Math 117 - Normal Distributions (Chapter 6.2) Problem-type 1 - Finding probabilities, areas, proportions, % Step 1: Draw the graph shading the area desired. Label the mean and the specific x-values being considered. Step 2: Find the z-Score for each x-value involved. Z-score = (score – mean) / standard deviation Z-SCORE: z x Step 3: Use table to find the cumulative left area bounded by z. Step 4: Answer the problem. Using the TI-83/84 to obtain probabilities, percentages, areas Press 2nd, VARS Select 2:normalcdf( Type left endpoint, right endpoint, , ) Problem-Type 2 - Finding Values from Known Areas (Probabilities) Working BACKWARDS Step 1: Draw the graph, shade and label the given area, and identify the location of the x-value being sought. Step 2: Find the cumulative left area bounded by x. Step 3: Use table 5 to find the z-score. (Go backwards! From the main body of the table to the z-score) Step 4 Find the score, x, by using the formula (score = mean + z-score * standard deviation) x z Using the TI-83/84 to obtain normal scores, percentiles Press 2nd, VARS Select 3:invNorm( Type total area to the left of the desired value, , ) 1 ERGONOMICS: How do we fit in the environment? (1) - The United States Air Force ACES-II ejection seat used in fighter jets have been originally designed for men whose weight is between 140 and 211 pounds. Nowadays many women are joining the air force and we wonder if it is necessary to re-design the ejection sits. We’ll take into consideration that weights of women are normally distributed with a mean of 143 and a standard deviation of 29 pounds, and that weights of men are normally distributed with a mean of 170 and a standard deviation of 40 pounds. (i) If a woman is randomly selected, what is the probability that her weight is between 140 and 211 pounds? (ii) If a man is randomly selected, what is the probability that his weight is between 140 and 211 pounds? (iii) Are women at greater risk of being injured? Do you think it is necessary to redesign the ejection seats? 2) Designing Helmets Engineers must consider the breadths of male heads when designing motorcycle helmets. Men have head breaths that are normally distributed with a mean of 6.0 in. and a standard deviation of 1.0 in. Due to financial constraints, the helmets will be designed to fit all men except those with head breaths that are in the smallest 2.5% or largest 2.5 %. Find the minimum and maximum head breaths that will fit men. Answers: 4.04 in. and 7.96 in. 3) Designing cars The sitting height of drivers must be considered in the design of a new car model. Sitting heights of men are normally distributed with a mu of 36.0 in. and a sigma of 1.4 in. A car that accommodates men with sitting heights up to 38.8 in. is being designed. a) If a man is randomly selected, find the probability that he has a sitting height less than 38.8 in. b) What percentage will be “left out” (will not seat comfortably in the car?) Answer: (a) 0.9772; (b) 2.28% 4) Hip breadths and airplane seats In designing seats to be installed in commercial aircraft, engineers want to make the seat wide enough to fit 98% of all males. Men hip breadths are normally distributed with a mean of 14.4 inches and a standard deviation of 1.0 inches. Find the score that separates the ones who will fit on the seat from the ones who will not fit. Which percentile is this; the 98th o the 2nd? Answer: 16.45 inches 5) Designing car dashboards When designing the placement of a CD player in a new model car, engineers must consider the forward grip reach of the driver. Design engineers decide that the CD should be placed so that it is within the forward grip reach of 95% of women. Women have forward grip reaches that are normally distributed with a mean of 27.0 in. and a standard deviation of 1.3 in. Find the score that separates the ones who will reach from the ones who will not reach. Which percentile is this; the 95th or the 5th? Answer: 24.86 inches 2 6) Why do doorways have a height of 6 ft 8 in.? (80 inches) Heights of men are normally distributed with a mean of 69.0 in. and a standard deviation of 2.8 in. a) Find the percentage of men who can fit through the standard doorway without bending or bumping their head. b) When designing an environment, one common criterion is to use a design that accommodates 95% of the population. How high should doorways be if 95% of men will fit through without bending or bumping their head? What percentile is this score; the 95th or the 5th? Answer: a) 99.99%; b) 73.6 in. Other examples of normally distributed variables 7) Birth weights in the U.S. are normally distributed with a mean of 3420 grams and a standard deviation of 495 grams. a) The Newport General Hospital requires special treatment for babies that are less than 2450 g (unusually light) or more than 4390 g. (unusually heavy). What is the percentage of babies who do not require special treatment because they have birth weights between 2450 g. and 4390 g? b) The Newport General Hospital wants to redefine the minimum and maximum birth weights that require special treatment because they are unusually low or unusually high. After considering relevant factors, a committee recommends special treatment for birth weights in the lower 3% and the highest 1%. Find these boundary weights. Answer: a) 95%; b) 2489.4 g. and 4573.35 g. 8) The Bean Stalk Club – Tall Club International Heights of women are normally distributed with a mean of 63.6 in. and a standard deviation of 2.5 in. Heights of men are normally distributed with a mean of 69.0 in. and a standard deviation of 2.8 in. Tall Club International is a social organization for tall people. It has a requirement that men must be at least 74 in. tall, and women must be at least 70 in. tall. What percentage of men meets that requirement? What percentage of women? Are the height requirements for men and women fair? Why or why not? Answers: 3.67% of men and 0.52% of women. Not fair because a higher percentage of men are allowed into the club. 3 Applications of the Empirical Rule (68% - 95% - 99.7% Rule) This rule describes what percent of observations lie within one, two, and three standard deviations of the mean. Heights of women are normally distributed with a mean of 63.6 inches and a standard deviation of 2.5 inches. (1) Sketch the number line labeling the mean and the points that are one, two or three standard deviations on either side of the mean. (2) Approximately 68% of women have heights between _________ and ________ Approximately 95% of women have heights between _________ and ________ Approximately 99.7% of women have heights between _________ and ________ (3) What percent of women have heights between _______ and _______ What percent of women have heights lower than __________? What percent of women are taller than ________ inches? (4) What percent of women have heights that are more than ______ standard deviations away from the mean? (5) What is the area under the normal curve between ______ and ________ What is the area under the normal curve to the right of ________ ........................To the left of __________ (6) If we select one woman at random, what is the probability that the woman selected is taller than _________________ 4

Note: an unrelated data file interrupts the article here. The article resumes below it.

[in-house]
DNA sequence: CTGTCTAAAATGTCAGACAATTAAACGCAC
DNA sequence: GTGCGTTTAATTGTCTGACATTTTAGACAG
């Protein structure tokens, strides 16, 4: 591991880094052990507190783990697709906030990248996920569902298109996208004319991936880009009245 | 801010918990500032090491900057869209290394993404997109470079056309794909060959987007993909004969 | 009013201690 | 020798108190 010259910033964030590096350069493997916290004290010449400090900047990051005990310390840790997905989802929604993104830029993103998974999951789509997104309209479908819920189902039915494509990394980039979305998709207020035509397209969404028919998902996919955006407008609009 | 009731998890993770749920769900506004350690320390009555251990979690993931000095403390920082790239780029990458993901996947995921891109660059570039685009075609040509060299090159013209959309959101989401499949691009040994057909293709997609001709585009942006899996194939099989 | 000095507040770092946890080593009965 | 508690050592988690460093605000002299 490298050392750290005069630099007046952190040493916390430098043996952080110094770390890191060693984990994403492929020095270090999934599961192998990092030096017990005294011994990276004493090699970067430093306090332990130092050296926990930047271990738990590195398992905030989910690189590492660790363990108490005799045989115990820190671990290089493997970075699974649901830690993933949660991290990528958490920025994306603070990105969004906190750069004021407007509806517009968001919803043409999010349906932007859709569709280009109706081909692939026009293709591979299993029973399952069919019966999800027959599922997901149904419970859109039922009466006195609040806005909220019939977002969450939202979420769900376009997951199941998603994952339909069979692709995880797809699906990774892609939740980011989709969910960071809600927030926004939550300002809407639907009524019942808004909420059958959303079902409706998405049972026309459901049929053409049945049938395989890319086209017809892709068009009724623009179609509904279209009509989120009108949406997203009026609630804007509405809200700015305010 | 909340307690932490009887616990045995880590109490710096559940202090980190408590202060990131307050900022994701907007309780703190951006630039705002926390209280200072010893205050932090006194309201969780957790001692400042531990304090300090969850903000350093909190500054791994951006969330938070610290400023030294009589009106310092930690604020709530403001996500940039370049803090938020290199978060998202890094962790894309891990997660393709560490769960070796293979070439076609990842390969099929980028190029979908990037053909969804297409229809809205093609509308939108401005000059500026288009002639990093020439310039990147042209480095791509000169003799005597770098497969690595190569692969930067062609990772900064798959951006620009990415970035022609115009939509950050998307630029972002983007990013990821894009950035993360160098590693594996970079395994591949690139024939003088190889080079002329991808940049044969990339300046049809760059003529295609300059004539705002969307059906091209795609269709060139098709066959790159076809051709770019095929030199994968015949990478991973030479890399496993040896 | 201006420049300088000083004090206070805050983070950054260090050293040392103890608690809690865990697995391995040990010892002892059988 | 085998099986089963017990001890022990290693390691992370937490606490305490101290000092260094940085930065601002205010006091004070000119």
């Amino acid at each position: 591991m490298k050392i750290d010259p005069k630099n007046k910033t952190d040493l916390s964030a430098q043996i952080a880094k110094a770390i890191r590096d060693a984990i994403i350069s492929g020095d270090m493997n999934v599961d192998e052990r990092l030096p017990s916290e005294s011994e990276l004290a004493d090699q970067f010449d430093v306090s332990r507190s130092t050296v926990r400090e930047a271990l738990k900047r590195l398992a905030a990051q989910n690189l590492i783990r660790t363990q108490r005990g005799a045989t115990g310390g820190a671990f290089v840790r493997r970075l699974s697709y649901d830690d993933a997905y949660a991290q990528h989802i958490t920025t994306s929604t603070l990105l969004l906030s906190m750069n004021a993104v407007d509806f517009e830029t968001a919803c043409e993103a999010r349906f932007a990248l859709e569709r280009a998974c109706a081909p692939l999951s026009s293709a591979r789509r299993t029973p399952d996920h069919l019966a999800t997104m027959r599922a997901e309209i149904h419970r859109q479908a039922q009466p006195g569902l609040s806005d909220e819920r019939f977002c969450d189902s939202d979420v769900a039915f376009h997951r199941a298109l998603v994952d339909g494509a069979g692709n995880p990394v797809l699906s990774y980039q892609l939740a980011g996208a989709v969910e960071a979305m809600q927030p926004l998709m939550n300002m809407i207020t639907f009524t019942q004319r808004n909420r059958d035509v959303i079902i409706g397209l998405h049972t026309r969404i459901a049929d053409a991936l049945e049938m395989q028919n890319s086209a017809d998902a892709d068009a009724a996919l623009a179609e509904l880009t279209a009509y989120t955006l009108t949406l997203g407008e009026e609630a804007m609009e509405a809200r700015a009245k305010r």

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# Chapter 6